Sunday, April 25, 2010

note taking comments elsewhere. Nothing new but it adds to something in the previous post (though written before it)
All communication involves corruption. but there are two basic kinds of corruption and one is more noble than the other. The first revolves around friendships based on common interests and ideas. Friends support each other because they agree, and that agreement is active and engaged. The second is based on friendship alone the ideas are secondary. You support the ideas because they’re held by your friends. That agreement is disengaged and passive.
What’s the difference between ideas and prejudices? That one will always involves judgment, which is why my suggestion for a timeline not of influences but simple facts.*

But as an old girlfriend of mine told me (and she’s always being courted by top tier programs) all collegiality in her field is quid pro quo and that’s not a good sign.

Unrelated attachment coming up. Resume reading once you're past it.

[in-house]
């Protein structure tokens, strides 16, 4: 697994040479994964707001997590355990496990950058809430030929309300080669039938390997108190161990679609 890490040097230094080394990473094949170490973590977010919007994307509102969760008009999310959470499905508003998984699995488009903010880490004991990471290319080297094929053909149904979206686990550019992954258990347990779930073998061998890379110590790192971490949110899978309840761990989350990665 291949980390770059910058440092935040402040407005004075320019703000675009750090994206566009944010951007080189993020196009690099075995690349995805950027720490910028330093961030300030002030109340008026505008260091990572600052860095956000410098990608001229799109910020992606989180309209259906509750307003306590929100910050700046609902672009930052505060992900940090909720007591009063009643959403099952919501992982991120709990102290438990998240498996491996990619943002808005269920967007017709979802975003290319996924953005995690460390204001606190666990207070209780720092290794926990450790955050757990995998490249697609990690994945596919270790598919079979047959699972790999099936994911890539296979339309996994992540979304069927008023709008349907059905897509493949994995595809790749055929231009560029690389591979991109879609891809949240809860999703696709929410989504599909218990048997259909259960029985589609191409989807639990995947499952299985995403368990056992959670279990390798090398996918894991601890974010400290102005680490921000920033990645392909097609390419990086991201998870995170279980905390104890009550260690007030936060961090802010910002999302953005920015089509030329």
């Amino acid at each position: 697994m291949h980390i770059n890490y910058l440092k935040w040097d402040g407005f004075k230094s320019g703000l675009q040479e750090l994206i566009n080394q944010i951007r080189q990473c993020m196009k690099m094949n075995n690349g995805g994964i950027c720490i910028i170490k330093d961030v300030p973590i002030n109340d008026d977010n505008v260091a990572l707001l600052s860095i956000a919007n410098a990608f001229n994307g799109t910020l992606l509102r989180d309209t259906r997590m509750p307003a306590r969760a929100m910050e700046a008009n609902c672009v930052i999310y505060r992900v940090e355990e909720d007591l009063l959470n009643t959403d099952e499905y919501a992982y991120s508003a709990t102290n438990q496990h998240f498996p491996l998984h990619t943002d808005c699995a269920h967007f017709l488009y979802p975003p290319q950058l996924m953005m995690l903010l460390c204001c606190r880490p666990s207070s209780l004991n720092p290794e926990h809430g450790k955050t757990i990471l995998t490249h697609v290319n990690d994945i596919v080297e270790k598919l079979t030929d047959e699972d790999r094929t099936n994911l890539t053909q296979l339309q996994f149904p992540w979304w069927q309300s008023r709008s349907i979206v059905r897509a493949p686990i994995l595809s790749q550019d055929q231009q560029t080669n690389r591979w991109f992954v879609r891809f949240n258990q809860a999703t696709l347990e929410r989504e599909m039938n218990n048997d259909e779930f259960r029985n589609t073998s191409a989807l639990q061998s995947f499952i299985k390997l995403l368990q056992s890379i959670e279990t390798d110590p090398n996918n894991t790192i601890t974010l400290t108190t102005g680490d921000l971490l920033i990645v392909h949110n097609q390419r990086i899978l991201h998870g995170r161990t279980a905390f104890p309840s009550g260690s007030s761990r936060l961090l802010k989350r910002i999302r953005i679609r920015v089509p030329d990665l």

The more people are interested in status the less they’re interested either in people as such or in the work of observation. And in a culture of technical mastery, which is a form of rationalism, observation is slighted, and you end up with the academic ghetto of scholasticism: a discussion that describes only itself.
At any given time people will find things to like and talk about, and critics in minor periods will use the same words of praise as those in major ones. Rachmaninoff and Schoenberg were both once praised like Mozart, though their opposition to one another is only as varieties of the same decadence. Art objects now are no more than objets d'art, while the heart of the culture, the home of our most important representations of ourselves, is in narrative, and the important visual culture is film, or 'filmic'. Public discussion of art as such as of 'philosophy' hinges largely on gossip, but fights still rage. As I commented to a friend about the burgeoning scene on the lower east side: "it's not art, it's retail."

* In an earlier discussion of timelines for intellectual kinship in anthropology. I suggested keeping to who taught whom not influence, thus fostering debate rather than merely instigating it.

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